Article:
Shortly after midnight on the morning of 17 June, a frantic woman phoned the Chief of Police, Chris Newton. The North-West Mounted Police had permission to arrest her husband, George Armstrong, who was one of the leaders of the strike. The police chief said he could do nothing, there was a warrant. The plan to arrest the strike leaders had been created mainly by two men, Senator Gideon Robertson, the Federal Minister of Labour and A. J. Andrews, a prominent Winnipeg lawyer and head of the Committee of One Thousand, an anti-strike group of many business people and professionals. Warrants were issued so that all leaders of the strike could be arrested and confined. George Armstrong was one of these leaders. He was taken to Stony Mountain Penitentiary that June morning. William Ivens and R. B. Russell were two of the other strike leaders arrested. For the strike leaders, and for most of Winnipeg, these arrests came as a surprise. Later that morning a meeting was held at Victoria Park, which was filled with emotion and anger, but the strike had lost its leaders, and was losing its strength. Sympathy strikes were being held in many parts of Canada, but the arrests of the strike leaders meant that these strikes would not continue for long. Those who were anti-strike knew the impact this would have. On 19 June, Prime Minister Robert Borden sent a message to Senator Robertson saying “warmest congratulations upon your masterly handling of a very difficult and complicated situation.”  Bail was granted to the leaders on 20 June, but only on the condition that they would take no further part in the strike.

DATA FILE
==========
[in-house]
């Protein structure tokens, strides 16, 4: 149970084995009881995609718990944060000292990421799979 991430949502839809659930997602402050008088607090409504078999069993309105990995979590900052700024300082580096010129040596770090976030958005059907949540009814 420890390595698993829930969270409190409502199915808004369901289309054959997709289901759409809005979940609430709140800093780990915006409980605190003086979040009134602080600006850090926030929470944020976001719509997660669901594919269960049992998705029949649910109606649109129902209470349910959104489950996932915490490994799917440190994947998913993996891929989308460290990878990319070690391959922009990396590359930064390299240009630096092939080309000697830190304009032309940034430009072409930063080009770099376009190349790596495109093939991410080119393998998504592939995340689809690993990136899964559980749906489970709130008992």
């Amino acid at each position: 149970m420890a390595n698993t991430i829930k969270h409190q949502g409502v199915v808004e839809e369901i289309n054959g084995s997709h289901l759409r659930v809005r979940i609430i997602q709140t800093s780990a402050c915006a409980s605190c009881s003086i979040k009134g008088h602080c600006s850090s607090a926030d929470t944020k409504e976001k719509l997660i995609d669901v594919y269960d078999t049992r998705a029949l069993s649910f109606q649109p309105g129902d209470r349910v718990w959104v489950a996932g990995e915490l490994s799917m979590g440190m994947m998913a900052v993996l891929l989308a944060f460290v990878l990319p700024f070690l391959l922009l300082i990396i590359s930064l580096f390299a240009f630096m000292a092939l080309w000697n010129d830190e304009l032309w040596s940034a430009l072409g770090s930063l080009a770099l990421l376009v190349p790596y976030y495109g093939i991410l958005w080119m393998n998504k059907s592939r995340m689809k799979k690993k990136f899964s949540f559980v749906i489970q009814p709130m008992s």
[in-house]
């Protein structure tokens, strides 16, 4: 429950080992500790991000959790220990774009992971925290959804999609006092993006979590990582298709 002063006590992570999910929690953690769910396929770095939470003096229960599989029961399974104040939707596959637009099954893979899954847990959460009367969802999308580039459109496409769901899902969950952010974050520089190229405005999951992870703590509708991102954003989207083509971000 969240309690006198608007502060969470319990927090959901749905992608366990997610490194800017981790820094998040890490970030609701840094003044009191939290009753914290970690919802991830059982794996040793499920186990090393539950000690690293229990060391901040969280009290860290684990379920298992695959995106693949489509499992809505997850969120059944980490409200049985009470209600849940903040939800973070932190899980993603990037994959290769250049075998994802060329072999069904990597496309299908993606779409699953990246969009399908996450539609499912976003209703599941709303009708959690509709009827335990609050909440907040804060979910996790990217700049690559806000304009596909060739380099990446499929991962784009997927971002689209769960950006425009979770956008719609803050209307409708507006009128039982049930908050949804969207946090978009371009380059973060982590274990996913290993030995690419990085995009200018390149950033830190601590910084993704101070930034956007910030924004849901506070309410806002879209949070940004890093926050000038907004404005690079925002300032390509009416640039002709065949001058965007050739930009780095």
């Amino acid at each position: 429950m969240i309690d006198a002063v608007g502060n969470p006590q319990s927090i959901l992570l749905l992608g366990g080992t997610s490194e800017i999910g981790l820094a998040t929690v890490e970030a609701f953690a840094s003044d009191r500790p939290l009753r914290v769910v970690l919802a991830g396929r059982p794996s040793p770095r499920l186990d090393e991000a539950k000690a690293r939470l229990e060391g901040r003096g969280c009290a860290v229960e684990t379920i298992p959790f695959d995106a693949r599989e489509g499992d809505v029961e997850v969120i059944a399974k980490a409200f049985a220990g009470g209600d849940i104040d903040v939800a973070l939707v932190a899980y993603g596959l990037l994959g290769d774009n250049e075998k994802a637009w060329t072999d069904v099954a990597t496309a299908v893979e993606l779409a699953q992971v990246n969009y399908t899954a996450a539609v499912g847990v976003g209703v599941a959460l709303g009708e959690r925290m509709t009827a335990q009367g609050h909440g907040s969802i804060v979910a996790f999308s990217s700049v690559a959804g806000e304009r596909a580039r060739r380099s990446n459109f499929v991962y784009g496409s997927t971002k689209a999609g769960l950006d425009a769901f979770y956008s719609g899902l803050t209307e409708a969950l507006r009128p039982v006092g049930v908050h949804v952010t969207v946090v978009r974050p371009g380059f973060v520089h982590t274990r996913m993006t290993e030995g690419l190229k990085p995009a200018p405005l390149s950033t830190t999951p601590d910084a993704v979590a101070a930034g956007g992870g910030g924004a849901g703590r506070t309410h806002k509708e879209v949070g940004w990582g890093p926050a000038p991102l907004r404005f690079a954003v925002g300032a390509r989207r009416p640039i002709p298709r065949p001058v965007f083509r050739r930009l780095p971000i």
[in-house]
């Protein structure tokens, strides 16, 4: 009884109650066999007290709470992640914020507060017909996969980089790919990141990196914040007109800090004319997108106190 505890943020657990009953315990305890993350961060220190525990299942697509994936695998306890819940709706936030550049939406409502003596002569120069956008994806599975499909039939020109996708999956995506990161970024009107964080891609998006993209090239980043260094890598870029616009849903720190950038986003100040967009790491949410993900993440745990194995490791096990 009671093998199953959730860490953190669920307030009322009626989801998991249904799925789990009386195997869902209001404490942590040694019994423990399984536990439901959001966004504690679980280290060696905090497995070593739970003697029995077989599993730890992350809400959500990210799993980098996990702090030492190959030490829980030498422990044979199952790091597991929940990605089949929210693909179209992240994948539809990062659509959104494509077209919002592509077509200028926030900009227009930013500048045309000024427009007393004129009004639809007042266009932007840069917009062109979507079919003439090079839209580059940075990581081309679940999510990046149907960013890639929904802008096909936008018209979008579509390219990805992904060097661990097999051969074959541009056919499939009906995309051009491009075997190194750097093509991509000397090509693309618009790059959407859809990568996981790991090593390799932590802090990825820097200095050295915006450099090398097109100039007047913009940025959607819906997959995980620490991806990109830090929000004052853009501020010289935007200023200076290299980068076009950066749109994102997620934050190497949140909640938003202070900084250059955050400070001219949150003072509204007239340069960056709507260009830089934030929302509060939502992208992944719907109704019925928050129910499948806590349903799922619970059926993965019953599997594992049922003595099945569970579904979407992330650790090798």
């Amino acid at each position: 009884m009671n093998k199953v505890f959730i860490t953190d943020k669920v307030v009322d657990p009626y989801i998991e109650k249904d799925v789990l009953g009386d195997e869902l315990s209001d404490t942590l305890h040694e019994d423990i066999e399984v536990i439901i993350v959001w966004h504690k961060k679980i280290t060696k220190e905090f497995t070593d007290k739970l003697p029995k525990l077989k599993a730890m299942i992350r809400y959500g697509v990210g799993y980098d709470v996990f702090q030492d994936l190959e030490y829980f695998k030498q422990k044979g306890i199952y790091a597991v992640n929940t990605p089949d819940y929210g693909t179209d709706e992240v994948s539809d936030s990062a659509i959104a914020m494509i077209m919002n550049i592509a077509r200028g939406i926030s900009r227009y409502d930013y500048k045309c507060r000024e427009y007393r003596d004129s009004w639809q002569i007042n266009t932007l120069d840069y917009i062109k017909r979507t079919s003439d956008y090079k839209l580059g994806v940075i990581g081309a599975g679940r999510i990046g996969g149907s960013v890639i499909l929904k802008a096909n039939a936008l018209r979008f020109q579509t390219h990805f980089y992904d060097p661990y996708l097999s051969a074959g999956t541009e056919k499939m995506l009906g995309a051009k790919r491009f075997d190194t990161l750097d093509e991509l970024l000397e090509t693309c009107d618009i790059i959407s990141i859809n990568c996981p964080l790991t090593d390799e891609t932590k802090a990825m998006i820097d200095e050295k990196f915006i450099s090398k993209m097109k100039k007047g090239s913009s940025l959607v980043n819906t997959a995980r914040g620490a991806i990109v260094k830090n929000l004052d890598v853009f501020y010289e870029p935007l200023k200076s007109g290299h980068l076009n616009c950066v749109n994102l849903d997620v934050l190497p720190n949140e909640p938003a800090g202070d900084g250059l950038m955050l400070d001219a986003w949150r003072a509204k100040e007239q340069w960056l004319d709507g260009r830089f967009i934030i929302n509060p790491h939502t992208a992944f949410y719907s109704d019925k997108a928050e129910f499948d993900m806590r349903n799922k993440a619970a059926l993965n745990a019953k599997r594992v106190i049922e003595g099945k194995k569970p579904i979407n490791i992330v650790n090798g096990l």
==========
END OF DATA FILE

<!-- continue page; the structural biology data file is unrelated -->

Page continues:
By this time, most of the strikers had agreed to go back to work, but there was to be one final battle. This came mainly not from the Strike Committee, who feared further arrests, but from the soldiers. The soldiers met in Market Square on the evening of 20 June, and decided to have a silent parade the next day. On Saturday, 21 June, this parade, which became the final riot was held. This day has become known as “Bloody Saturday.” Mayor Gray had renewed the ban on Parades, saying that the civic authorities have “absolutely committed themselves to the breaking up of any demonstrations.” He also warned that “any women taking part in a parade do so at their own risk.” Even these threats were not enough to stop the final parade from taking place. Early that Saturday morning many of the leaders of the strike including William Ivens, Robert Russell, John Queen, A. A. Heaps, George Armstrong, and Roger Bray were released on bail. A final meeting between the leaders of both sides failed to produce a cancellation of the demonstration, which was set to begin at 2:30 that afternoon. Crowds began to form along Main Street between City Hall and Portage Avenue. Mayor Gray requested emergency assistance from the Mounted Police. The crowds of strikers and supporters collided with the group of North-West Mounted Police, Bloody Saturday had begun.